The benefits of books for children and teenagers has been everywhere recently. Books shaped my personality, they define who I am and I read more than I do almost anything else. This is a wonderful charity and I wanted to do a little something to raise awareness of it.
The other day Zoë Marriott wrote about how books have impacted on her and who she is as a person, I couldn’t put it better so here’s what she says about it.
I remember the books that changed who I am. Many of the books that I read as a child have become a part of my consciousness; The Wind in the Willows, Tales of the Early World and Lend Me Your Wings especially (I just realised all of these are animals-that-talk books, no wonder I am so loosely attached to reality).
I was very fortunate as a child to have bibliophiles for parents and so read the classics pretty young, I can’t imagine not having access to literature but so many children don’t. I completely love what Traveling Stories is doing and hope they continue to grow and do well.
Most of the books that I have read as an adult have affected my ideas as well. For example, Les Miserables changed how I view religion and redemption. I realised the impact Don Foster’s Author Unknown had had on me while talking to fellow book-fans at a book launch event the other day. It’s something I read while I was in high-school and it changed the way that I write as well as what I read. Foster shows how everything we read and consume becomes a part of our consciousness and how this impacts on writing. He uses this to trace anonymous writings back to their authors. I’m not blindly advocating post hoc ergo propter hoc but I do think that we absorb more of literature than we are really aware. I have ordered a spare copy of his book to lend out to people because I can’t bear to part with mine!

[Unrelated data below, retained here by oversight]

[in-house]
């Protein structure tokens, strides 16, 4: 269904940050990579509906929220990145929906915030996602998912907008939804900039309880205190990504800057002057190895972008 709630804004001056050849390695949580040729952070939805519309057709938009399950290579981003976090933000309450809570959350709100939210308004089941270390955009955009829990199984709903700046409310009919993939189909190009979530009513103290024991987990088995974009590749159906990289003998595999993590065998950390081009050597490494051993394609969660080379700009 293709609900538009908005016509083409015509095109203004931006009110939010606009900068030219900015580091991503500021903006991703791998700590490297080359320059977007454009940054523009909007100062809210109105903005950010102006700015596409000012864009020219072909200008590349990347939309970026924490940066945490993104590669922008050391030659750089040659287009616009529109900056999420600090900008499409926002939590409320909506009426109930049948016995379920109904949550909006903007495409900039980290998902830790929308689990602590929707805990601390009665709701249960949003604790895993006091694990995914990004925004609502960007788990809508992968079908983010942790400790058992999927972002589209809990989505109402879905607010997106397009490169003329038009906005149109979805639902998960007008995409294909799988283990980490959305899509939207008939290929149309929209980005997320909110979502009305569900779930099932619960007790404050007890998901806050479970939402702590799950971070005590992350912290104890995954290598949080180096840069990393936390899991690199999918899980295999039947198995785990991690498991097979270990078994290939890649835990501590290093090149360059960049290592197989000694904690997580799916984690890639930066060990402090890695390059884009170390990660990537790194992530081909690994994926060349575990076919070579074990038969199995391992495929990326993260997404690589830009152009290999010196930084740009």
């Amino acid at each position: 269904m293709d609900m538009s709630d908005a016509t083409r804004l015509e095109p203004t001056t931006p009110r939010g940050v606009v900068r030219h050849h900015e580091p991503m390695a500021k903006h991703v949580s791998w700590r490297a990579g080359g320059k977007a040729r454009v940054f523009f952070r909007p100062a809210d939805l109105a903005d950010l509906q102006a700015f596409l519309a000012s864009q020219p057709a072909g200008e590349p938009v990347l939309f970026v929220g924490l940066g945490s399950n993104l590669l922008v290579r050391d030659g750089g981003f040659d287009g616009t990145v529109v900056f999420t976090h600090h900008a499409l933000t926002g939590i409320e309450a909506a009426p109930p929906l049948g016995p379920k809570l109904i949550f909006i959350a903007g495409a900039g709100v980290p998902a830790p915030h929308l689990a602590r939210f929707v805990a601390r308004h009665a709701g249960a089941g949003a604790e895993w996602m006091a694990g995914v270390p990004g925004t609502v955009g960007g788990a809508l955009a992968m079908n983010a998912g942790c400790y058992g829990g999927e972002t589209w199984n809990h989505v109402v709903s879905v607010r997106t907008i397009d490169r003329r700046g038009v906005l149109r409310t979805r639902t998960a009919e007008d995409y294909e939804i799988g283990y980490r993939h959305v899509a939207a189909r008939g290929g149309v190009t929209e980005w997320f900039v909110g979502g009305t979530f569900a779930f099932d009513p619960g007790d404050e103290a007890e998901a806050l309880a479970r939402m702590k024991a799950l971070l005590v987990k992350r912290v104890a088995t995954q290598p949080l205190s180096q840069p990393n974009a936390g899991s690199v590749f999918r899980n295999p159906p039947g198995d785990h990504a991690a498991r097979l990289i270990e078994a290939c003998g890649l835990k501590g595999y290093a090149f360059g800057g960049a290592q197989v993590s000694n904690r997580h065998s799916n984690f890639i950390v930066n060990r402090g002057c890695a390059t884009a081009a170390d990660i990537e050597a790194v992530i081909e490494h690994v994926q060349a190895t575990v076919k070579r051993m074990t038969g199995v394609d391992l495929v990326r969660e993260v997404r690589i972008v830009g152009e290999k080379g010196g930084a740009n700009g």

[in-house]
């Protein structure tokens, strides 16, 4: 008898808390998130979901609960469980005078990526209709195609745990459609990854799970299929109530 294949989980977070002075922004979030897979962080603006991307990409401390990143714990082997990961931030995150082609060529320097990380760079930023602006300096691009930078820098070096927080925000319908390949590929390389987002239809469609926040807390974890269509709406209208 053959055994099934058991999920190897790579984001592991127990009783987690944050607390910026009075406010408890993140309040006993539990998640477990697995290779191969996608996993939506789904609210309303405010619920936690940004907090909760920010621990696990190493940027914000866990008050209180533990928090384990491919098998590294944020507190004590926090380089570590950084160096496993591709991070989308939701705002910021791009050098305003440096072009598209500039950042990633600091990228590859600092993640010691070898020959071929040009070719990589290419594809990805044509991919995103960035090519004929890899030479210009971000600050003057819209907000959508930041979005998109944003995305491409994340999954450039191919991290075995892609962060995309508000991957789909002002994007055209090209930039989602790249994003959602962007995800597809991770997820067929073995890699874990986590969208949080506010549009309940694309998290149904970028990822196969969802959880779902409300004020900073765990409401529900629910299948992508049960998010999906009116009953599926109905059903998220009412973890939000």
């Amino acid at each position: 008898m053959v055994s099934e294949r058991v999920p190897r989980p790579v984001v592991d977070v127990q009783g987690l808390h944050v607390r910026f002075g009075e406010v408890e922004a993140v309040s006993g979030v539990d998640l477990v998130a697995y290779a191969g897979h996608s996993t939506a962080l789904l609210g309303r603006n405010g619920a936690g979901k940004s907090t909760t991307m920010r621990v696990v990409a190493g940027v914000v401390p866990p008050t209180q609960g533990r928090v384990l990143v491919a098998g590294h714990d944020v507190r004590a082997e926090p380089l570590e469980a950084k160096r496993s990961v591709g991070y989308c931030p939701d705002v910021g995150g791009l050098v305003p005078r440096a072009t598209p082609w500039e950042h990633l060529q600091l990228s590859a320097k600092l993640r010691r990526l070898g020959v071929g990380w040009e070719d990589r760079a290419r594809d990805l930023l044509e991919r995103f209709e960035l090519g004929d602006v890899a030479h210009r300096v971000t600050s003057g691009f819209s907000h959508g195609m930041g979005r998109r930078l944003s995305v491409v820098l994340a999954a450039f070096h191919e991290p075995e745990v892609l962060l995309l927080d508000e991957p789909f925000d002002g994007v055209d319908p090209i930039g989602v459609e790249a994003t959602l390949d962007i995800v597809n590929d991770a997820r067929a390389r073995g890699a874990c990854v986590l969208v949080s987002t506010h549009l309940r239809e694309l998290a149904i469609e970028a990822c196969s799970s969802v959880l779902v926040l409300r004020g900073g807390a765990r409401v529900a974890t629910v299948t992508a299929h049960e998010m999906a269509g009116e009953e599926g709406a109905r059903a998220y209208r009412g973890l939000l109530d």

The Once and Future King by T.H. White is in my top five favourite books (the exact order moved around depending on my mood). Something that Merlin says to Arthur strikes very true with the case of Traveling Stories:
“The best thing for being sad,” replied Merlin, beginning to puff and blow, “is to learn something. That’s the only thing that never fails. You may grow old and trembling in your anatomies, you may lie awake at night listening to the disorder of your veins, you may miss your only love, you may see the world about you devastated by evil lunatics, or know your honour trampled in the sewers of baser minds. There is only one thing for it then — to learn. Learn why the world wags and what wags it. That is the only thing which the mind can never exhaust, never alienate, never be tortured by, never fear or distrust, and never dream of regretting. Learning is the only thing for you. Look what a lot of things there are to learn.”
There’s so much we can learn from reading and Traveling Stories is a fantastic way of taking this great experience to as many people as possible.
Have a look at their website, it’s a pretty amazing thing.